I’d never considered “The Darkness when everyone has left the theatre, and the thing waiting for you in it” or at least, I’d never acknowledged the fact that these thoughts might be troubling me. We’ll break through to brighter horizons in a minute, but Mark had a real gift for lighting up the subterranean world, as anyone who read his Batmannotations or listened to Diane must surely know. I doubt I’d remember Daredevil #9 by Mark Waid and Paolo Rivera if it wasn’t for Mark having wandered through that comic with a torch, talking about how the monsters lurking unseen in the dark caves of that story were an example of

Nostalgia veering into dread… From a certain angle the monsters look dumb and kind of friendly, but those ‘creepy cartoon eyes’ would make you sick if you were confronted with them anywhere outside the comic page.

Look again: was he wrong? do you want him to be?

Let’s double back a bit because this is not a moment for subtlety: like Botswana Beast above, and like Daredevil in that story, a lot of the time I was just registering the caves until Mark made the rest of it clear to me. There’s a real power in Mark’s ability to suggest the shape of dangers and worries we’ve not fully understood, but like a lot of people my intoxication with Mark’s work also had a lot to do with the way he could tune you into frequencies that seemed to come from a better reality.

Back when I was reading Mindless Ones dot com instead of contributing to it, Mark’s Candyfloss Horizons posts seemed to me to contain all of the possibility of this magazine and the culture around it in its most potent form. Part 1 set the scene, and let us know that the scene would shift every time we looked at it, but Part 2 was the real trip. These posts found a way through superfiction to a world of abundance, a world of fluid images and meanings and sexuality that has little to do with the value that Disney and Discovery, Inc see in these fictional realities. On brighter days, I think that some of this explosive plurality may yet survive the cinematic age.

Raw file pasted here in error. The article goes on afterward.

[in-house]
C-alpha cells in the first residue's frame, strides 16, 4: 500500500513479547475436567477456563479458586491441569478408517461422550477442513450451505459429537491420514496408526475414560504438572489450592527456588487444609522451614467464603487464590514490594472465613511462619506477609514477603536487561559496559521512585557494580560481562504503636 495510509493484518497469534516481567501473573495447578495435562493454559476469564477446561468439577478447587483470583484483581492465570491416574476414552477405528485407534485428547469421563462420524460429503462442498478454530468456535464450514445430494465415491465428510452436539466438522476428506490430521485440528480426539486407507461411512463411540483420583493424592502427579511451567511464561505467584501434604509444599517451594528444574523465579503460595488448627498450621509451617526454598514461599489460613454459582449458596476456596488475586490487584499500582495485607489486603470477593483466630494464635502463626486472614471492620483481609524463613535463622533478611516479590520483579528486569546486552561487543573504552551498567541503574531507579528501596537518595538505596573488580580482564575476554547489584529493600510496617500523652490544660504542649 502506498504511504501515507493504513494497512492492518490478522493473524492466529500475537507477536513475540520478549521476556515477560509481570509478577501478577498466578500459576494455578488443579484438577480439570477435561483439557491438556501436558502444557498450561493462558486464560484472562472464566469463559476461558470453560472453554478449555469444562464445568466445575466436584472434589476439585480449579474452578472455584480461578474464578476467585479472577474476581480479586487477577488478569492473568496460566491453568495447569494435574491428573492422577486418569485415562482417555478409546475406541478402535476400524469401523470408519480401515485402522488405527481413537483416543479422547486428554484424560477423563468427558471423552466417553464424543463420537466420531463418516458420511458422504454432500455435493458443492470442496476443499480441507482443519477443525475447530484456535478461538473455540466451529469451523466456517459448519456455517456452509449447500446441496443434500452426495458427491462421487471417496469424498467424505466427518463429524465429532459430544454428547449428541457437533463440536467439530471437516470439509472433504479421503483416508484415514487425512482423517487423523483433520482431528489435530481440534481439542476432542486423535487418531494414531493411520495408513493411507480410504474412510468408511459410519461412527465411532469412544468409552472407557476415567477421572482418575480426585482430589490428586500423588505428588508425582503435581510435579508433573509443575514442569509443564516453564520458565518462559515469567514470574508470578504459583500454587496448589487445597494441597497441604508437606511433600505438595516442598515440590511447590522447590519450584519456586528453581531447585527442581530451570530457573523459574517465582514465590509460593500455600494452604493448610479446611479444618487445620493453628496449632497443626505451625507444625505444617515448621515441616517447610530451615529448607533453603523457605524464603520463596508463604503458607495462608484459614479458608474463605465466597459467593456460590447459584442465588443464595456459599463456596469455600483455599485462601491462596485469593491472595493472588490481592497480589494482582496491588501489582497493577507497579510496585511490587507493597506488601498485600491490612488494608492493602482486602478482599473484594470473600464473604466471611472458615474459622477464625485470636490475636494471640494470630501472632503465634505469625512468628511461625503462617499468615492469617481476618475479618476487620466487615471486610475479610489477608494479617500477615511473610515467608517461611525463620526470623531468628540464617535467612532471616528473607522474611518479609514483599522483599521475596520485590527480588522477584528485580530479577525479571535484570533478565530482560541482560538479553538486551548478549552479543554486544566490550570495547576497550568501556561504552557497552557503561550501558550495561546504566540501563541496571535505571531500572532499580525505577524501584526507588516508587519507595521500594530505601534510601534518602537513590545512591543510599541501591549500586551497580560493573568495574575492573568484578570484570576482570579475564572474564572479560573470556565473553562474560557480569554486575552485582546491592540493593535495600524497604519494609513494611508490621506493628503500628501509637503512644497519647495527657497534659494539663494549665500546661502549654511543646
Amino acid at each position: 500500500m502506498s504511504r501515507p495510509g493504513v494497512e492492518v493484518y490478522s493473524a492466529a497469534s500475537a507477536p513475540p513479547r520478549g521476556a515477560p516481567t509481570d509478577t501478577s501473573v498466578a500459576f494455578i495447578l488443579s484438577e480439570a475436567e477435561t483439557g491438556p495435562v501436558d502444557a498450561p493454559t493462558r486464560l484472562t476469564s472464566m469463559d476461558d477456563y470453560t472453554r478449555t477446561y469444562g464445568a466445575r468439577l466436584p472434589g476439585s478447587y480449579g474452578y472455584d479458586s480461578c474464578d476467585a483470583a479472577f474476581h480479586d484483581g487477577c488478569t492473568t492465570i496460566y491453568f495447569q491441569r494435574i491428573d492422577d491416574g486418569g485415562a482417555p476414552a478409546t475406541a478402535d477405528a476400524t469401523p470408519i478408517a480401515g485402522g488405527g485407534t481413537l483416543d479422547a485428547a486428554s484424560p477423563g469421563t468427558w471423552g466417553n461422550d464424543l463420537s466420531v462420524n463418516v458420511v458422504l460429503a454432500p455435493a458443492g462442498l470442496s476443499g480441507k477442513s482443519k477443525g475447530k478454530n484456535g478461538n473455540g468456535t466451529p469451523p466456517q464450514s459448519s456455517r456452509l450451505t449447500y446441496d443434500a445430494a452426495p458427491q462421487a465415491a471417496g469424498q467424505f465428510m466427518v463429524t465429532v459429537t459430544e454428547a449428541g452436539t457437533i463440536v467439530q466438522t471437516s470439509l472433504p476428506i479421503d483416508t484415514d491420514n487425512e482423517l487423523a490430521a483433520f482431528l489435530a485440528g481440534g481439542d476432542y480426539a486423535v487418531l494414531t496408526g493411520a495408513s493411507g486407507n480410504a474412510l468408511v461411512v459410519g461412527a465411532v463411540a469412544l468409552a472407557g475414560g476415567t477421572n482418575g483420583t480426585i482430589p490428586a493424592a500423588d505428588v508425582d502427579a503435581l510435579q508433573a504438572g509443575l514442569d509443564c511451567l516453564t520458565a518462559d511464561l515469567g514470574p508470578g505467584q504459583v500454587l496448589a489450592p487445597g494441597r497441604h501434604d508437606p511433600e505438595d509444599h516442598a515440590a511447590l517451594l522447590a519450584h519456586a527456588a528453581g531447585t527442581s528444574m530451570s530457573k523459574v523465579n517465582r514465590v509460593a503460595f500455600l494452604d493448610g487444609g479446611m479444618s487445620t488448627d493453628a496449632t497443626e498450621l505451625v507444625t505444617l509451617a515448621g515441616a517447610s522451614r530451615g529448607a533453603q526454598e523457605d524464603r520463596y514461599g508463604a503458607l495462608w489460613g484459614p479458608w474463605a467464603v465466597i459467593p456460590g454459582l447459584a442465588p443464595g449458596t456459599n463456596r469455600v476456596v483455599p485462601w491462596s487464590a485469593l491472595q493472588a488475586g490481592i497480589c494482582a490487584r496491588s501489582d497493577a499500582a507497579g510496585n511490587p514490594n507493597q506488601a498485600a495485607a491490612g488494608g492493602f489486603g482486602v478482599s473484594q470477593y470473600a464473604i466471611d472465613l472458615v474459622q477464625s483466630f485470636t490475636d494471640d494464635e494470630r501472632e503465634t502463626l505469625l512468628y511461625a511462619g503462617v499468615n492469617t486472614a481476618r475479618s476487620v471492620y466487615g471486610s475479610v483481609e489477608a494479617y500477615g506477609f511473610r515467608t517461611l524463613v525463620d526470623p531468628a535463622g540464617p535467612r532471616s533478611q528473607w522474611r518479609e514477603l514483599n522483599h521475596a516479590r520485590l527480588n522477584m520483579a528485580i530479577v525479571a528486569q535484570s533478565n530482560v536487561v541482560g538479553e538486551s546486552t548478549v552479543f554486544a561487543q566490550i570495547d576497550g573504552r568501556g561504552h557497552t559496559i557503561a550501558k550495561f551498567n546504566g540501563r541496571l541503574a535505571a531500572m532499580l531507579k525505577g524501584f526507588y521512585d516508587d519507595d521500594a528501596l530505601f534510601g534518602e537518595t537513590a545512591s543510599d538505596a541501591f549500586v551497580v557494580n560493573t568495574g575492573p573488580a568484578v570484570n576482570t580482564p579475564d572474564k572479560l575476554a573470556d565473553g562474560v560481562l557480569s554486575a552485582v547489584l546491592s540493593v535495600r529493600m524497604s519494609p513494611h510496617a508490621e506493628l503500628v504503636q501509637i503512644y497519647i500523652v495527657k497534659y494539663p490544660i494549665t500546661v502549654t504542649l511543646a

If we’re talking about hope, well, the Beast already mentioned Mark’s write-up of All Star Superman in his comment, and I’m not joking when I say that I think about it every time I’ve been beaten into a rut and need to imagine a way out of it.

Here’s Amy Poodle, talking about the expansive possibilities of ASS:

Most of us, if we’re lucky, will experience a time in the future, perhaps an extended time, maybe a moment or two, when we’re really taken out of ourselves. When the grey scales fall off our eyes. It could be at our child’s birth, it could be falling in love, it could just smack us in the ennui one day when we’re walking down the street, and this is the atmosphere, the internal environment, that All Star Superman is trying to reflect and catalyse in us – the best days of our lives (as THE ADAMS sang), when, as I said above, everything’s soft (because the boundaries between things needn’t be so rigid anymore), fairytale (because everything seems primal, mythic and illuminated with significance), permeable (because we want to interrogate, explore and know more) and malleable (because we’re an integral part of the whole thing). With this in mind, have a look at the landscape of ASS again. It’s all those things: Bric-a-brac colour schemes that lap at the eye; balloon-skin thin line work; an illustrative style that summons up bedtime and “Nan, can I see the picture…?!?”, a gentle three dimensionality rotating softly within and around itself. If Morrison’s preceding works have aggressively shoved the reader towards the kind of…err… magickal awareness he wants to provoke, then All Star Superman is a far subtler beast. It doesn’t rely solely on didactic screeds, or narrative thrust, or belligerently zany page layouts to make its point – it’s all just loaded into every panel, the mise-en-scene, the general tone. Superman’s got there already, and all he wants us to do is catch up, because sometimes it’s lonely on that cloud. The book is truly a collaborative effort. I’ve made every effort to include the artists in this little eulogy as much as I’ve included Grant, because everyone working on it contributes to the fiery nimbus that surrounds the piece, either by accident or design. It doesn’t matter. The spell just worked.

Sometimes it comes steam engines. Sometimes it comes All Star Superman time.

Reading back through pages of Mark’s writing today has been rough going. I’ve cried a couple of times, gutted about the fact I won’t get to hear from Mark again, grateful that I ever got to hear from him at all. Everything in Mark’s work seems to point me away from where my head’s at today, whether it’s his thoughtful approach to the evidence of our passing in Ghost World, the giddy thrill of Zenith showing that comics can broadcast from the edge of their moment, or the depictions of a virtual overlay of neglected physical spaces in his Batman 666 scripts.